Question: Considering some of the people who made the final table, also very prevalent online players, at least a few of you figured it out. Do you feel by the time play got short that you had a much better grasp of how things were playing out?
Hobson: I feel like everybody was kind of figuring it out. The last three or four tables were a lot of really, really good players left in the event. I think in the end it ends up being poker and people who over value their hands might limp in with a really big hand and no one raises and they stack off with a mediocre holding. I think just knowing your hand values, because it’s way, way different. People can have a raggedy two pair so much easier than a Hold’em tournament with blinds, because they’re not going to be calling with 8-2 off suit, but in this you limp in with 8-2 and the flop comes A-8-2 and you’re, ‘Okay, I have a really big hand right now.’ And the person with A-J, normally they’d raise and never have to worry about 8-2 typically. I think the value of hands, people didn’t understand that. I was short stacked from the middle of the first day all the way through yesterday. I started the day yesterday with only 13,000 chips and I was fourth shortest, I think, out of everybody. I won a number of flips.
Question: Would you give us a bit of a bio aside from poker?
Hobson: I grew up in Oregon. I lived in Oregon my whole life until my wife (who wasn’t my wife at the time) went to law school in Gonzaga (University). I moved up there and we moved back to Portland for a couple years and then we decided to go up closer to her family. She’s from Alaska. So, we moved up to Alaska. We’ve been up there for two years and we have two awesome kids. They’re awesome. That’s pretty much it. I started out – I went through a teaching program and I got my Masters in Teaching. I tried to get a teaching job, didn’t get one. I started substituting, started playing poker, then started doing better than I would make if I was teaching. So I just went ahead and I ran with it and I’ve been doing it for about nine years now. It’s been good to me. I’ve been fortunate.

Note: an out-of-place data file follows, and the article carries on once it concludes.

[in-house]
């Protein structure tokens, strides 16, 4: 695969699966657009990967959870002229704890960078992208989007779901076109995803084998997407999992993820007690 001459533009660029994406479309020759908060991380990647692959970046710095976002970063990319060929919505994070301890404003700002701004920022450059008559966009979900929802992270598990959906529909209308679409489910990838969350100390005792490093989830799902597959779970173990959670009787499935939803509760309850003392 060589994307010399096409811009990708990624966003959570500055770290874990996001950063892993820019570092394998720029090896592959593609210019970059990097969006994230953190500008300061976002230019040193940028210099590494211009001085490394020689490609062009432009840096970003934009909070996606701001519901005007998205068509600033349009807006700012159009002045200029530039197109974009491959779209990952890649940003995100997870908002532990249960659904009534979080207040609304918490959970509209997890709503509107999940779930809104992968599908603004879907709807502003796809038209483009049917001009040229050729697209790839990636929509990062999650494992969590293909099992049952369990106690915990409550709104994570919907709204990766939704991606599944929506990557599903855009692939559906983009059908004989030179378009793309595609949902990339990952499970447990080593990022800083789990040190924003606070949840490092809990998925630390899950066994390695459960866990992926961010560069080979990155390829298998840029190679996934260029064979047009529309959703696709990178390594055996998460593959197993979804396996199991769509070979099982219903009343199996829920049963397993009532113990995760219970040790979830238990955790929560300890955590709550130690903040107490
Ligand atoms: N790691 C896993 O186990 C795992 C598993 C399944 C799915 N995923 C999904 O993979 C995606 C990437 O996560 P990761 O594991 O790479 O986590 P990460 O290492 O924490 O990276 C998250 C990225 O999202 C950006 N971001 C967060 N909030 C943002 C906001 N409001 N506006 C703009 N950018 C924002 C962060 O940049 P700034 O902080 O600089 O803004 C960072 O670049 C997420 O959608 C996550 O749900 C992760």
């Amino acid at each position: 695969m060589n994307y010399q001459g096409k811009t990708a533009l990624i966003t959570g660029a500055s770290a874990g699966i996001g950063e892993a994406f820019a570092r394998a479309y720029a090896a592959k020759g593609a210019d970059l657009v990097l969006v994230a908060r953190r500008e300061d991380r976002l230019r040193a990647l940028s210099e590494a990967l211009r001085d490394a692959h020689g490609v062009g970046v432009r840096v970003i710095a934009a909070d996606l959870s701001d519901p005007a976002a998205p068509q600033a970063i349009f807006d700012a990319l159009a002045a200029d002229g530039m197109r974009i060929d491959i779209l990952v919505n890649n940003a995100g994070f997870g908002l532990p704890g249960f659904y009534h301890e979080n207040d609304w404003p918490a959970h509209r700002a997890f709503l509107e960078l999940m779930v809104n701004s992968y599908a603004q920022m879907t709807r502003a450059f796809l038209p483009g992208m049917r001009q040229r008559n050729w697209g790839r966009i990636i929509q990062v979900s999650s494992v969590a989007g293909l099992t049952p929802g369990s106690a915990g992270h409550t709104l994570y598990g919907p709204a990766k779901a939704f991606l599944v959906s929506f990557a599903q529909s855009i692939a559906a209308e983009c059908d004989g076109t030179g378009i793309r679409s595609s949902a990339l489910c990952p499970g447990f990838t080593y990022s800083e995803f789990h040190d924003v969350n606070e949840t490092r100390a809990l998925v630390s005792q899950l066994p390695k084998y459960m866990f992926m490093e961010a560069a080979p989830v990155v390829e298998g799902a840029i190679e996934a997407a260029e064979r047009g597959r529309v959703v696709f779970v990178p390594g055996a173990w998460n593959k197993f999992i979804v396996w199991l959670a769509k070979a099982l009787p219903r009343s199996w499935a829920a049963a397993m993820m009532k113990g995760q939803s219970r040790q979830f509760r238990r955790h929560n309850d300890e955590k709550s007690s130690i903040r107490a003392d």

Question: The bracelet and the symbolism attached to it -- a validation for your career? Does it mean as much to you as it does some others?
Hobson: I think it means a lot, for sure. I just haven’t had that big live score that’s kind of eluded me. I’ve cashed a number of $10Ks, but I haven’t had the real deep run where I’m final tabling and making a big splash. I think that I’ve done a lot online, but it’s a whole different animal when you’re playing life and this does help me feel a little bit vindicated, I guess.
Question: Your online success is somewhat less well-known, whereas now everyone will know your name. Agree?
Hobson: My online name is fairly well-known, but I know what you’re saying. Now there’s a face to the name. That’s definitely different. I can walk around here and a people at my final couple tables know all their buddies. I’m not in the “poker circle.” Now all of a sudden they’re like, ‘You’re Duck_U?’ They had no idea! ‘I thought you were just some random guy who got deep in this tournament.’ That’s kind of funny to me.
ODDS AND ENDS
This is the 1,008th gold bracelet to be awarded in WSOP history. It is also the 1,002nd WSOP event in history.
This is the first time this event has ever been offered at the WSOP. It started out as an online poker game. However, it has been played at some casinos in California, as well as the U.K.
This was classified as WSOP schedule Event #49, since it’s the 49th gold bracelet of 61 to be awarded this summer in Las Vegas. The tournament was played over three consecutive days and nights, starting on Wednesday at noon and concluding on Friday night.
The total duration of the final table was about five hours. Play began at 2 p.m. and ended at 8 p.m. (there was a one-hour dinner break).
The final table included no former gold bracelet winners.
The runner-up was James Sowers, from Las Vegas, NV. He earned $158,887.
The top 117 finishers collected prize money.
The official WSOP gold bracelet ceremony takes place on the day following the winner’s victory (or some hours later when the tournament end very late). The ceremony takes place inside Brasilia. The ceremony begins at the conclusion of the first break of the noon tournament. The ceremony usually starts around 2:20 p.m. The national anthem of the winner’s nation is played. The entire presentation is open to public and media. Video and photography is permitted by both public and members of the media.